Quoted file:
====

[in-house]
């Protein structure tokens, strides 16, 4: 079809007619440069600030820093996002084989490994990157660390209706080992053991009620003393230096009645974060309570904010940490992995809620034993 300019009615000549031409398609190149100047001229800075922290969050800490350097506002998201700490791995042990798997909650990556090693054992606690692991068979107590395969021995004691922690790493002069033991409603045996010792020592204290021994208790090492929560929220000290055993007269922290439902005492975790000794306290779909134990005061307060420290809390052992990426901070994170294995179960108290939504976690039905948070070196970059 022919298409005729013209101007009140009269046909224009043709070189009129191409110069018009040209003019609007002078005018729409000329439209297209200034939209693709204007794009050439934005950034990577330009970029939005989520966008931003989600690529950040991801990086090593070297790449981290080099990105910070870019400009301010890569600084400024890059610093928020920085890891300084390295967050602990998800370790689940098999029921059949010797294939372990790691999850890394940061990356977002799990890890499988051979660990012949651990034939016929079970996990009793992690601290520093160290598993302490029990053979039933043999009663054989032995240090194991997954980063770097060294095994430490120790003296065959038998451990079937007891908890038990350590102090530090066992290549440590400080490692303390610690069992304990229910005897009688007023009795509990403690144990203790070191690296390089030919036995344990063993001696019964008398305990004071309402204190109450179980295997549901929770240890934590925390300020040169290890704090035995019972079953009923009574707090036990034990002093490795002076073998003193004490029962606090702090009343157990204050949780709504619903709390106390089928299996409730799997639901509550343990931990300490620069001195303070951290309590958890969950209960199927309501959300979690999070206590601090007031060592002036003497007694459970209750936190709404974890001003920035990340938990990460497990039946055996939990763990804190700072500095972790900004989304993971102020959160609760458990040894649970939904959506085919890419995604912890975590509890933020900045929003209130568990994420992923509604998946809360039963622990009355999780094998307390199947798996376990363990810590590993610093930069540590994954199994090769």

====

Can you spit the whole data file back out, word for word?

[in-house]
């Protein structure tokens, strides 16, 4: 079809007619440069600030820093996002084989490994990157660390209706080992053991009620003393230096009645974060309570904010940490992995809620034993 300019009615000549031409398609190149100047001229800075922290969050800490350097506002998201700490791995042990798997909650990556090693054992606690692991068979107590395969021995004691922690790493002069033991409603045996010792020592204290021994208790090492929560929220000290055993007269922290439902005492975790000794306290779909134990005061307060420290809390052992990426901070994170294995179960108290939504976690039905948070070196970059 022919298409005729013209101007009140009269046909224009043709070189009129191409110069018009040209003019609007002078005018729409000329439209297209200034939209693709204007794009050439934005950034990577330009970029939005989520966008931003989600690529950040991801990086090593070297790449981290080099990105910070870019400009301010890569600084400024890059610093928020920085890891300084390295967050602990998800370790689940098999029921059949010797294939372990790691999850890394940061990356977002799990890890499988051979660990012949651990034939016929079970996990009793992690601290520093160290598993302490029990053979039933043999009663054989032995240090194991997954980063770097060294095994430490120790003296065959038998451990079937007891908890038990350590102090530090066992290549440590400080490692303390610690069992304990229910005897009688007023009795509990403690144990203790070191690296390089030919036995344990063993001696019964008398305990004071309402204190109450179980295997549901929770240890934590925390300020040169290890704090035995019972079953009923009574707090036990034990002093490795002076073998003193004490029962606090702090009343157990204050949780709504619903709390106390089928299996409730799997639901509550343990931990300490620069001195303070951290309590958890969950209960199927309501959300979690999070206590601090007031060592002036003497007694459970209750936190709404974890001003920035990340938990990460497990039946055996939990763990804190700072500095972790900004989304993971102020959160609760458990040894649970939904959506085919890419995604912890975590509890933020900045929003209130568990994420992923509604998946809360039963622990009355999780094998307390199947798996376990363990810590590993610093930069540590994954199994090769």